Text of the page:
My wife works for the MS Society of Wisconsin and wanted to pass this info along to all you Badger faithful.
Press release below.
Please consider donating to the cause as well!
For immediate release
262.369.4400 (office) 262.254.4854 (cell)
UNIVERSITY OF WISCONSIN BASKETBALL PLAYER MIKE BRUESEWITZ
TO SHED LOCKS FOR MULTIPLE SCLEROSIS
(MADISON, WI) – On Wednesday, April 6, Mike Bruesewitz of the University of Wisconsin men’s basketball team will shed his trademark red hair for multiple sclerosis (MS). Mike is partnering with the National MS Society to raise awareness and funds to help people with MS. Teammate Jon Leuer will give Mike his “buzz cut” live during “Wake Up Wisconsin” on WKOW-TV in Madison. People are encouraged to support Bruesewitz’s efforts by making a donation at wisMS.org. The goal for the event is to raise a minimum $3100, reflecting Bruesewitz’s jersey No. 31, to support research, programs and services for more than 10,000 people in Wisconsin who live with MS every day.
Bruesewitz became a media darling during the march to the Sweet Sixteen, his hair a frequent topic of conversation.
“I’m fortunate enough to play basketball and do what I love every day,” said Bruesewitz. “But I know that’s not the case for those dealing with multiple sclerosis. It’s a challenging condition that affects peoples’ lives on a daily basis and I’m honored to do anything I can to make a difference. My hair gets a lot of attention, but I’m hoping to bring awareness to a much more serious subject.”
MS interrupts the flow of information from the brain to the body and stops people from moving. It is an unpredictable, often disabling disease of the central nervous system. Symptoms range from numbness and tingling to blindness and paralysis. Most people are diagnosed between the ages of 20 and 50, with MS two to three times more common in women than men. MS affects more than 400,000 people across the U.S. One-in-500 Wisconsin residents live with MS, giving the state one of the highest incidence rates in the country. MS is also an expensive disease. Estimates are that the average cost of living with MS for an individual is $69,000. While the progress, severity and specific symptoms of MS in any one person cannot yet be predicted, advances in research and treatment are giving hope to those affected by the disease.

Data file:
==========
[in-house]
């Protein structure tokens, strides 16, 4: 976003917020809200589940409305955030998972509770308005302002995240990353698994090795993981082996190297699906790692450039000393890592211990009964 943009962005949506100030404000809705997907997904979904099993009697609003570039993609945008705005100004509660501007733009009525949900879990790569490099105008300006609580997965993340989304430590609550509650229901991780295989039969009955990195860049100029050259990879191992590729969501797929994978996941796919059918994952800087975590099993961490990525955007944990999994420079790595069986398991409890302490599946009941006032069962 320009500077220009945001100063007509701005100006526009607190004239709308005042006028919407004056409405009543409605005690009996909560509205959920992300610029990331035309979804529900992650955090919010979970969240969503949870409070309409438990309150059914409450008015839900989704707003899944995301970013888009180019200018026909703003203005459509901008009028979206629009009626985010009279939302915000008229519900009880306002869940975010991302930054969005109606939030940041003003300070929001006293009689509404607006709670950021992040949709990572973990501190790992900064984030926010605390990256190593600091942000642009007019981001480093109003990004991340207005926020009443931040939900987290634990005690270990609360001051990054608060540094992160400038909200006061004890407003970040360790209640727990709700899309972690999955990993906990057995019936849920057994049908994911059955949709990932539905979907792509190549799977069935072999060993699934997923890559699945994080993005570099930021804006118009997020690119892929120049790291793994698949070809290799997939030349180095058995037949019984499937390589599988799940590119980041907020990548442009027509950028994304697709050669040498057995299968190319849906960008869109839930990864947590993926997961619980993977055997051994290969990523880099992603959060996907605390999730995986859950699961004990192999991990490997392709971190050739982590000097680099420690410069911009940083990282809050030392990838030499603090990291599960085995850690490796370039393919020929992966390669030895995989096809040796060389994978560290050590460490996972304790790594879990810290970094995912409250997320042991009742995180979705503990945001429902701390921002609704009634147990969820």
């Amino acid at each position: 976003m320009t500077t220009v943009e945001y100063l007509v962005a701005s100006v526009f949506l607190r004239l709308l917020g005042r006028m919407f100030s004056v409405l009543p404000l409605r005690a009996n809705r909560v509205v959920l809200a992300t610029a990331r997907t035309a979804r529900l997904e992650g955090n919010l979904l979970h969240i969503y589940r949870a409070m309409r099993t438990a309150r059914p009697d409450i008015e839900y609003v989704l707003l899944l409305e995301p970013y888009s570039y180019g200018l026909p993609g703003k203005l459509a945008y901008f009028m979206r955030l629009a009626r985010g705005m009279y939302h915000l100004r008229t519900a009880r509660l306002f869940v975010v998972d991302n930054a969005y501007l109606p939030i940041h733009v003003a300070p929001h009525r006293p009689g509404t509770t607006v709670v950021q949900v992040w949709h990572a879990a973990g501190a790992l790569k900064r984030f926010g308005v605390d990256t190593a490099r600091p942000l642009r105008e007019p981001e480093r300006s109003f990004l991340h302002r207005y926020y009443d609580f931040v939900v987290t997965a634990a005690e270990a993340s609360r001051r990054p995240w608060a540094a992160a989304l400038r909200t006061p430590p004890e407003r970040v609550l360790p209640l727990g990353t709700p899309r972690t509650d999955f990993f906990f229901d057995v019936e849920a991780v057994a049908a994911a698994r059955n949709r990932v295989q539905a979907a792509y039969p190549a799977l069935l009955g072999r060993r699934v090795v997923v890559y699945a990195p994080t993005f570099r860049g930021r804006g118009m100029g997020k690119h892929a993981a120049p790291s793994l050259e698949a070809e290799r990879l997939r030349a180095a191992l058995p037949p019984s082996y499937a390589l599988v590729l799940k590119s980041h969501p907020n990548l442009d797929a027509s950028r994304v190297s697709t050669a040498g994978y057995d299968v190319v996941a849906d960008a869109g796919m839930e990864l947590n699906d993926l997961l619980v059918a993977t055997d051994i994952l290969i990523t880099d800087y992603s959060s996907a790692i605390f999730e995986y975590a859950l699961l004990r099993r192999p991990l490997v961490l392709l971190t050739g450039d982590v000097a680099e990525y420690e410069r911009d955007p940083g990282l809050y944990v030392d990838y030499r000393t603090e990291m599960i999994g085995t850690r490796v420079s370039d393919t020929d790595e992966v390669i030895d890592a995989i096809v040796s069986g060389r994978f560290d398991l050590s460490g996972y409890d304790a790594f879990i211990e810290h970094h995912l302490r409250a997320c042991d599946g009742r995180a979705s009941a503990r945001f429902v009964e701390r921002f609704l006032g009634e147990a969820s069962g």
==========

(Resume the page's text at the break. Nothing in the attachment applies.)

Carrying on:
The National MS Society is dedicated to creating a world free of MS, providing ground-breaking research into the cause, treatment and cure of MS, and programs and services designed to address the challenges faced by those living with MS now.
MS stops people from moving. The National MS Society exists to make sure it doesn’t. For more information, visit wisMS.org or call 262.369.4400 or 800.242.3358 (toll free in WI).
Join the movement.